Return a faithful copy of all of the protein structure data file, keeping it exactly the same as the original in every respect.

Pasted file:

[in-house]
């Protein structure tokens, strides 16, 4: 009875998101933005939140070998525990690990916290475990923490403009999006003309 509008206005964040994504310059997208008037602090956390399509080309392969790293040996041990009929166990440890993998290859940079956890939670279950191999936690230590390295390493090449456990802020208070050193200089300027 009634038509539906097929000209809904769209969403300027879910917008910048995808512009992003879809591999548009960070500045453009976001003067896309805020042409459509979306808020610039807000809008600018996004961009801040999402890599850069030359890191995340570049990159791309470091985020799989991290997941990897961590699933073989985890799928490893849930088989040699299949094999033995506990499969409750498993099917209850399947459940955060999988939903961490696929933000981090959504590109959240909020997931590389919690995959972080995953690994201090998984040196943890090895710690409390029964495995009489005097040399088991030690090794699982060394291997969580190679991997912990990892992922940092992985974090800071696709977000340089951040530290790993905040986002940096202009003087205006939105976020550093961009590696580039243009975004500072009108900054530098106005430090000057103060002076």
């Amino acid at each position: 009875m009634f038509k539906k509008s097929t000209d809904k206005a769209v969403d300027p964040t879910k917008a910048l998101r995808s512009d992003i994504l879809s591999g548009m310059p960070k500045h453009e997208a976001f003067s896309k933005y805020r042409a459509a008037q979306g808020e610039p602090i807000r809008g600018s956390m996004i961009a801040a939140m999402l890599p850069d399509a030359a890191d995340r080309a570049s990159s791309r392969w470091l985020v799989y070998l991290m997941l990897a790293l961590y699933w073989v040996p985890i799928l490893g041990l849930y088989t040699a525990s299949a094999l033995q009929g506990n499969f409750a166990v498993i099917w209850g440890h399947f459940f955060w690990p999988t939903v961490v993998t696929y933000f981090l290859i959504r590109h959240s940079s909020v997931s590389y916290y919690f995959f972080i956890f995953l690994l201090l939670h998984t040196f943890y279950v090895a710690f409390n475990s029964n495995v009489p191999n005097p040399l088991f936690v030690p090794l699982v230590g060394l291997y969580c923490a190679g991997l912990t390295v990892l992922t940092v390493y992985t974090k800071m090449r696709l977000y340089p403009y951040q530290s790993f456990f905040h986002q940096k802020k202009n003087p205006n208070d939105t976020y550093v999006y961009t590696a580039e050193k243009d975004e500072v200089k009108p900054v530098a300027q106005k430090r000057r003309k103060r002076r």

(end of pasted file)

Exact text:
[in-house]
């Protein structure tokens, strides 16, 4: 009875998101933005939140070998525990690990916290475990923490403009999006003309 509008206005964040994504310059997208008037602090956390399509080309392969790293040996041990009929166990440890993998290859940079956890939670279950191999936690230590390295390493090449456990802020208070050193200089300027 009634038509539906097929000209809904769209969403300027879910917008910048995808512009992003879809591999548009960070500045453009976001003067896309805020042409459509979306808020610039807000809008600018996004961009801040999402890599850069030359890191995340570049990159791309470091985020799989991290997941990897961590699933073989985890799928490893849930088989040699299949094999033995506990499969409750498993099917209850399947459940955060999988939903961490696929933000981090959504590109959240909020997931590389919690995959972080995953690994201090998984040196943890090895710690409390029964495995009489005097040399088991030690090794699982060394291997969580190679991997912990990892992922940092992985974090800071696709977000340089951040530290790993905040986002940096202009003087205006939105976020550093961009590696580039243009975004500072009108900054530098106005430090000057103060002076």
């Amino acid at each position: 009875m009634f038509k539906k509008s097929t000209d809904k206005a769209v969403d300027p964040t879910k917008a910048l998101r995808s512009d992003i994504l879809s591999g548009m310059p960070k500045h453009e997208a976001f003067s896309k933005y805020r042409a459509a008037q979306g808020e610039p602090i807000r809008g600018s956390m996004i961009a801040a939140m999402l890599p850069d399509a030359a890191d995340r080309a570049s990159s791309r392969w470091l985020v799989y070998l991290m997941l990897a790293l961590y699933w073989v040996p985890i799928l490893g041990l849930y088989t040699a525990s299949a094999l033995q009929g506990n499969f409750a166990v498993i099917w209850g440890h399947f459940f955060w690990p999988t939903v961490v993998t696929y933000f981090l290859i959504r590109h959240s940079s909020v997931s590389y916290y919690f995959f972080i956890f995953l690994l201090l939670h998984t040196f943890y279950v090895a710690f409390n475990s029964n495995v009489p191999n005097p040399l088991f936690v030690p090794l699982v230590g060394l291997y969580c923490a190679g991997l912990t390295v990892l992922t940092v390493y992985t974090k800071m090449r696709l977000y340089p403009y951040q530290s790993f456990f905040h986002q940096k802020k202009n003087p205006n208070d939105t976020y550093v999006y961009t590696a580039e050193k243009d975004e500072v200089k009108p900054v530098a300027q106005k430090r000057r003309k103060r002076r």